An Interesting Comparison of Bank of America to JPMorgan Chase

If you want to understand Bank of America and JPMorgan Chase , or any bank for that matter, then you need a sense for the type of loans they hold in their portfolios. Perhaps more than anything else, a bank's loans shine a revealing light on the way it makes money.

With respect to JPMorgan Chase and Bank of America, there are two general points that stick out when you compare their otherwise similarly sized loan portfolios, the components of which are broken down in the following table:

Loan Type

Bank of America (millions)

JPMorgan Chase (millions)

Residential Mortgage



Home Equity



Credit Card



General Consumer



Commercial & Industrial*



Commercial Real Estate



Financial Institutions



Government Agencies






*Includes smaller categories of commercial loans as well. Data source: Bank of America and JPMorgan Chase.

The first is that JPMorgan Chase has a larger consumer loan portfolio than Bank of America does, at $476 billion and $456 billion, respectively. This is surprising when you consider that JPMorgan Chase is, on balance, a Wall Street company, whereas Bank of America has long been known as a retail-oriented bank.

JPMorgan's consumer loan portfolio is larger because it has a bigger credit card portfolio -- and the difference isn't negligible. At the end of last year, its $131 billion in credit card loans was 32% larger than Bank of America's $99 billion portfolio.

Aside from home equity loans, where Bank of America has a 20% lead over JPMorgan Chase, the other consumer loan categories are roughly equivalent. This includes residential first mortgages and general consumer loans -- things like car loans as well as margin loans in brokerage accounts.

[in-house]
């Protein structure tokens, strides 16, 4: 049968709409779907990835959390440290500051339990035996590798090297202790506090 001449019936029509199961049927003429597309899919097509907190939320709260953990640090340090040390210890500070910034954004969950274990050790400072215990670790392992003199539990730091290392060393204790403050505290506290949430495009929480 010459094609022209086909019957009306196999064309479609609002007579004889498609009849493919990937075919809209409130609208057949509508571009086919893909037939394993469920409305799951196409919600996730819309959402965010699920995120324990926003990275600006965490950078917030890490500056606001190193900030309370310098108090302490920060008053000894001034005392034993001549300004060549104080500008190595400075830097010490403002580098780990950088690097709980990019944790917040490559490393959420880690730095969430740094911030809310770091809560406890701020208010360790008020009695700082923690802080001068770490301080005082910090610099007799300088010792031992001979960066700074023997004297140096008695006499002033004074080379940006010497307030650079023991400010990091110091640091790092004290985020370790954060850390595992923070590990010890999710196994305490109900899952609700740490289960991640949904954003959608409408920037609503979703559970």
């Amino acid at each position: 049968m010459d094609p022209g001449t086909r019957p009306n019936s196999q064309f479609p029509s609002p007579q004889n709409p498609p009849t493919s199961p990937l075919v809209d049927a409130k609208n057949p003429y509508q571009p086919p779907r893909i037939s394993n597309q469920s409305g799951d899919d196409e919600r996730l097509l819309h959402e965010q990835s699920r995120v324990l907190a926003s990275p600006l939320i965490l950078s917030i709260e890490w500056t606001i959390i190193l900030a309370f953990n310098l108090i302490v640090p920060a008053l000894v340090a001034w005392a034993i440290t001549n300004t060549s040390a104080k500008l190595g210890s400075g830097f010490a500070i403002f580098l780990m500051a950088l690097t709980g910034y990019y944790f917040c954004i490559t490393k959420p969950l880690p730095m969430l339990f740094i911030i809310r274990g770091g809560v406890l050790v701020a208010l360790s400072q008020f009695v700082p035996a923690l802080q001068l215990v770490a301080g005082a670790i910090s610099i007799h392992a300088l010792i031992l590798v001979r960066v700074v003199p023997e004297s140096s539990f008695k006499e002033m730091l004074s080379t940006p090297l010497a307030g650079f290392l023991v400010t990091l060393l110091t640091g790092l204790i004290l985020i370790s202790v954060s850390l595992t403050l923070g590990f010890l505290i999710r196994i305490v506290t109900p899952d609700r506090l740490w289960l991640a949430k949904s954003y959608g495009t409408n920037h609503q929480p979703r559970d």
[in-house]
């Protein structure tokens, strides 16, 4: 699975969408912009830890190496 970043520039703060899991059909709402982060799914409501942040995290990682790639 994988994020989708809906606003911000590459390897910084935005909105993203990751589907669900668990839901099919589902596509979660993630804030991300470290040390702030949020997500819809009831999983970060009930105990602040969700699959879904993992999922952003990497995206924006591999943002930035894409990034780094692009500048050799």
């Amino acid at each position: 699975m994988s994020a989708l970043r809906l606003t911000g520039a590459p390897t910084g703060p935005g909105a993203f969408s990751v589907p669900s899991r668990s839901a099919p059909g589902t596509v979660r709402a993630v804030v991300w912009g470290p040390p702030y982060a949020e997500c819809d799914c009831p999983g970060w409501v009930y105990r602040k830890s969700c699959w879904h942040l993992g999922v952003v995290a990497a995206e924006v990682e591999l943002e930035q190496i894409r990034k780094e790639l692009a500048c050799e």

Data source: Bank of America and JPMorgan Chase. Chart by author. As of Dec. 31, 2015.

On the commercial side, by contrast, Bank of America's loan portfolio is nearly a quarter (24%) larger than JPMorgan Chase's. And if you break their commercial portfolios down further, the differences become even more apparent.

Bank of America has a commanding lead with respect to general commercial loans (C&I loans and others). It held $390 billion worth of these loans at the end of last year compared to JPMorgan Chase's $224 billion. Suffice it to say, this is why Bank of America is on top when it comes to commercial loans more generally.

The roles are reversed, though, when you look at commercial real estate loans. JPMorgan Chase dominates in this category, with $95 billion in loans compared to Bank of America's $57 billion. On top of this, JPMorgan Chase also has a substantial portfolio of loans to financial companies -- likely as a result of its correspondent banking business combined with money lent to brokerages and institutional investors, such as hedge funds.

Taken together, these comparisons show that it's wrong to think of JPMorgan Chase as primarily a commercial bank, given that it has a larger consumer loan portfolio than Bank of America. It also shows that it's wrong to think about Bank of America as primarily a retail bank, as its commercial and consumer loan portfolios are equivalently sized.

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John Maxfield owns shares of Bank of America. The Motley Fool recommends Bank of America. Try any of our Foolish newsletter services free for 30 days. We Fools may not all hold the same opinions, but we all believe that considering a diverse range of insights makes us better investors. The Motley Fool has a disclosure policy.

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